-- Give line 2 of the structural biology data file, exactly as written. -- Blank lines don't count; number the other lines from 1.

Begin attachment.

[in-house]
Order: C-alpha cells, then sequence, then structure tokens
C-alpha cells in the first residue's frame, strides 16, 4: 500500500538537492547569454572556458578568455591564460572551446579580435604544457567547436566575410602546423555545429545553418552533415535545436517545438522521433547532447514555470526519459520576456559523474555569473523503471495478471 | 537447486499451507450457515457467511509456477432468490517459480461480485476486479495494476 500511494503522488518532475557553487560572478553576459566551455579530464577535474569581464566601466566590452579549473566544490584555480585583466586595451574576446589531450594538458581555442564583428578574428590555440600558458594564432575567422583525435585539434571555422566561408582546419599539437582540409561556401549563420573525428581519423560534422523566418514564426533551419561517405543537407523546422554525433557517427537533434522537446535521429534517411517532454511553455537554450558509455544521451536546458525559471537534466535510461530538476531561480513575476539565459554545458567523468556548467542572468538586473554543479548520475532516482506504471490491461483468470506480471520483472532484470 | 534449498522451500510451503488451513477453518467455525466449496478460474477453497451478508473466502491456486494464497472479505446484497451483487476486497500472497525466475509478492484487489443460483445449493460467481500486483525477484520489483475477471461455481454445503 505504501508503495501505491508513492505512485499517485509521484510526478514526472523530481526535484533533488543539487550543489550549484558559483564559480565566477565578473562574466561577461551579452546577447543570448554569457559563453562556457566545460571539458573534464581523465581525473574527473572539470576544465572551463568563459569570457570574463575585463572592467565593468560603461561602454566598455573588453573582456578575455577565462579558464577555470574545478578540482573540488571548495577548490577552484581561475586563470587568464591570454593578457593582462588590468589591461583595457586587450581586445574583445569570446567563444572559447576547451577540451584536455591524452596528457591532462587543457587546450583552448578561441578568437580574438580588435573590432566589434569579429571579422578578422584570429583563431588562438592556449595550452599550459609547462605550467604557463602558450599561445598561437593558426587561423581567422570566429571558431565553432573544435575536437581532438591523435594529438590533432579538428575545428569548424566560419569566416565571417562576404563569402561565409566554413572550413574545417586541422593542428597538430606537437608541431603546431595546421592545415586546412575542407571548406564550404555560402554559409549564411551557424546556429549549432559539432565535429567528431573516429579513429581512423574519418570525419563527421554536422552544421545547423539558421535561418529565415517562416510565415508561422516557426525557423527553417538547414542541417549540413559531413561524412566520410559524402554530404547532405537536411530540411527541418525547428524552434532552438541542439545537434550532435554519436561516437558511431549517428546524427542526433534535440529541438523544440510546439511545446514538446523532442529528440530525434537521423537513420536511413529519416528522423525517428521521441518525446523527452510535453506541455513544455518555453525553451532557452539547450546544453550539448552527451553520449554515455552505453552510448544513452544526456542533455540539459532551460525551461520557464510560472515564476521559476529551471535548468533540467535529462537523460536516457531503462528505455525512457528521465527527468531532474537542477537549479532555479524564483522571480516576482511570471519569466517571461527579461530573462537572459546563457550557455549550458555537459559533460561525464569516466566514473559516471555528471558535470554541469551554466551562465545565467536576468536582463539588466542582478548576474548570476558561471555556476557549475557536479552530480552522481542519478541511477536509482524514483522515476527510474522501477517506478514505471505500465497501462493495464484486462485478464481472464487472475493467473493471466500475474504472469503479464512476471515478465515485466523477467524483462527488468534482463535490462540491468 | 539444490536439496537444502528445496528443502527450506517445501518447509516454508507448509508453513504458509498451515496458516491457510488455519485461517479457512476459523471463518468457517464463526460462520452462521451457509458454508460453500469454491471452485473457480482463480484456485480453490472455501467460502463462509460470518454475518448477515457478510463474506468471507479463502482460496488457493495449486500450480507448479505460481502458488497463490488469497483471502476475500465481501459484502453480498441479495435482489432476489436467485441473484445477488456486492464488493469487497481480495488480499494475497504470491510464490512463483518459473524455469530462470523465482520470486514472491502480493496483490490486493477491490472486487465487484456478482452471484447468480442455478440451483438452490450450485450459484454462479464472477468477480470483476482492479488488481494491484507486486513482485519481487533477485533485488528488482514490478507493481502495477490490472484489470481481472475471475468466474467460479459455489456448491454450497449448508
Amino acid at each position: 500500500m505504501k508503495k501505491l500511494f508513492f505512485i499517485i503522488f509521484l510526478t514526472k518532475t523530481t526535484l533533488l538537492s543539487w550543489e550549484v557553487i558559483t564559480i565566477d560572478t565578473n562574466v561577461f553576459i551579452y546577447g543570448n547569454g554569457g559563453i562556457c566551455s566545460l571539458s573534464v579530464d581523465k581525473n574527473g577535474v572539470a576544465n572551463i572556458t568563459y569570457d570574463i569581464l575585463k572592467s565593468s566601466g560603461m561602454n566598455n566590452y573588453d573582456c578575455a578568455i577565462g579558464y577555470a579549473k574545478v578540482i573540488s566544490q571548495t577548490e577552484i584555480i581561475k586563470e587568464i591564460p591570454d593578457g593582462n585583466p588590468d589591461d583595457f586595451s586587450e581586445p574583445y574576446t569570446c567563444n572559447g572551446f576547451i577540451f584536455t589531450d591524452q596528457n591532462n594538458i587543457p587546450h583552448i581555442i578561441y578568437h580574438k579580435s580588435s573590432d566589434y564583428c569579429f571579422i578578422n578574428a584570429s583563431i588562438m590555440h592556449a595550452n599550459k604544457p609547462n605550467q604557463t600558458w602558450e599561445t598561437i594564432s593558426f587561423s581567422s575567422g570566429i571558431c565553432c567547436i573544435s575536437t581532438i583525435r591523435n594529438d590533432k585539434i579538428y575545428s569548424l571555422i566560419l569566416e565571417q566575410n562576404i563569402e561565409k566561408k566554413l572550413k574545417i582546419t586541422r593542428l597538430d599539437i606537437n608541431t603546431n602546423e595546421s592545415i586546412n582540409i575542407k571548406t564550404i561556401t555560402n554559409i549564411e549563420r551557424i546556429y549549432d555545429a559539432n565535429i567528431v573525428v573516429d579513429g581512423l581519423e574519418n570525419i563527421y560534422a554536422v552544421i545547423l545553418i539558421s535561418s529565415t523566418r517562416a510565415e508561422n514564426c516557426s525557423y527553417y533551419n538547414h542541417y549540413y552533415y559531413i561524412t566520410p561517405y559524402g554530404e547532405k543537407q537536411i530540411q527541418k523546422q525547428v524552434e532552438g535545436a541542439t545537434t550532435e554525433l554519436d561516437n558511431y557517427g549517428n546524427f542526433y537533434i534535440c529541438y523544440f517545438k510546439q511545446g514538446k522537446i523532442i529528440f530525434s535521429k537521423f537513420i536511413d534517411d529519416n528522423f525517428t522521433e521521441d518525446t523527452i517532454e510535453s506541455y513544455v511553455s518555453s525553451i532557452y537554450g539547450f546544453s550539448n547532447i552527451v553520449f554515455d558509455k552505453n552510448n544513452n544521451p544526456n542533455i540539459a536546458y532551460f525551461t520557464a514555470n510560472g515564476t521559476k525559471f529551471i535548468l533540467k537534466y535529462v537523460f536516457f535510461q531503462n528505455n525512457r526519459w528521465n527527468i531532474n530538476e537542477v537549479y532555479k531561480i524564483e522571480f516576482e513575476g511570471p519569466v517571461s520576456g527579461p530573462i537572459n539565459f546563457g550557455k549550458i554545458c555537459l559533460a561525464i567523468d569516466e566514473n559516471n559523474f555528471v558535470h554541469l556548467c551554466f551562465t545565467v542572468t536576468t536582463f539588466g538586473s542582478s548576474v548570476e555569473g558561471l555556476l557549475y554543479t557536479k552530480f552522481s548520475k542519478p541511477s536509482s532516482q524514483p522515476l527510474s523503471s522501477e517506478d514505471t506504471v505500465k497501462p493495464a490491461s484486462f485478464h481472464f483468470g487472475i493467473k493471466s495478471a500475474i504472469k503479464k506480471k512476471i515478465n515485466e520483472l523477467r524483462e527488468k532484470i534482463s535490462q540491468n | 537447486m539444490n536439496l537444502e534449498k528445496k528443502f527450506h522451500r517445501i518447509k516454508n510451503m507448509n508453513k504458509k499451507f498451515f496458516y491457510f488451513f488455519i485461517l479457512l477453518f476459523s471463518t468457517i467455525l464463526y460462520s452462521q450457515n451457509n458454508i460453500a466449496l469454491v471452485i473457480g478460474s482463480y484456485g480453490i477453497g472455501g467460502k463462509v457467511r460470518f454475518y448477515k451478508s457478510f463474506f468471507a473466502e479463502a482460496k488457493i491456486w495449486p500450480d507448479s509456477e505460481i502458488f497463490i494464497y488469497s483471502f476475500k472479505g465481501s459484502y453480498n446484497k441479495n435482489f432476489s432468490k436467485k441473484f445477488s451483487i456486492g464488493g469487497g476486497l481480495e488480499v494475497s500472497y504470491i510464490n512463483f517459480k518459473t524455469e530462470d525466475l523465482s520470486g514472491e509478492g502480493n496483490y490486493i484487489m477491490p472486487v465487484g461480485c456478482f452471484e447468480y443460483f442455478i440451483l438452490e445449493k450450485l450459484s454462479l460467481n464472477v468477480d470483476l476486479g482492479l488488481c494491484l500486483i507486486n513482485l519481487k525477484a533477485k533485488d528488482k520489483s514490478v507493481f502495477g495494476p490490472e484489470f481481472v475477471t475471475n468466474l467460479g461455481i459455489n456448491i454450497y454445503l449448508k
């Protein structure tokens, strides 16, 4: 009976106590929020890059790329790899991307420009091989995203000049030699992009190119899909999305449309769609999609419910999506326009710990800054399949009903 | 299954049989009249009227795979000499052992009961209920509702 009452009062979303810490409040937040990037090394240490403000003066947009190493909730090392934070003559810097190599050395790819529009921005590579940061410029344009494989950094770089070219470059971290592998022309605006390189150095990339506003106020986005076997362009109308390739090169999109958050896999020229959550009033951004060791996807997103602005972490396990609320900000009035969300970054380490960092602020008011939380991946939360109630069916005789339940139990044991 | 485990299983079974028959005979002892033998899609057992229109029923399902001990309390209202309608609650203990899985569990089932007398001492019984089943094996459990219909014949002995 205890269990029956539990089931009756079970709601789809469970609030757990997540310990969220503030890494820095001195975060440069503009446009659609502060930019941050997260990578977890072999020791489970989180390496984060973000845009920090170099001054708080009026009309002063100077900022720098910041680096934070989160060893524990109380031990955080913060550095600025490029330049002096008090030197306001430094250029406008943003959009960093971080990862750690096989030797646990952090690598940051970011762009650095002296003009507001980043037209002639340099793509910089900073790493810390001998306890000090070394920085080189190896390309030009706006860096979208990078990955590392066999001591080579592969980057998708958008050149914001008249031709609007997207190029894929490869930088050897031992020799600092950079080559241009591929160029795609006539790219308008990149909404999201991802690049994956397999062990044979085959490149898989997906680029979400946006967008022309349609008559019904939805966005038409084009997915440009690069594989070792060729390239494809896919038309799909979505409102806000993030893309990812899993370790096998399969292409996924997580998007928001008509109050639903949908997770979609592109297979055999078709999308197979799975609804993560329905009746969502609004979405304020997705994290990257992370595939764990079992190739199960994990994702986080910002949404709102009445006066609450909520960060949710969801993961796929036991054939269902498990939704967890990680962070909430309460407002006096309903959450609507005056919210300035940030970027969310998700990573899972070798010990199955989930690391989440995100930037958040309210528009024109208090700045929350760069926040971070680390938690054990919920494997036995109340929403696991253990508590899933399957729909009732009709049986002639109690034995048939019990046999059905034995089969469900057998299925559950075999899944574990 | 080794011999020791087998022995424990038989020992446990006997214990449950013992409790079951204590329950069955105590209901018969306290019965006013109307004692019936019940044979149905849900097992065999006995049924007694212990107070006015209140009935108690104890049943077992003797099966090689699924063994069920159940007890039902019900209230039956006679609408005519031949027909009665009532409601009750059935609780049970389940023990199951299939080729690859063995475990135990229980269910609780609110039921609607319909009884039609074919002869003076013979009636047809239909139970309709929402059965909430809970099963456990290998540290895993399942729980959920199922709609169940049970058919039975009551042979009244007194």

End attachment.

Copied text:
Order: C-alpha cells, then sequence, then structure tokens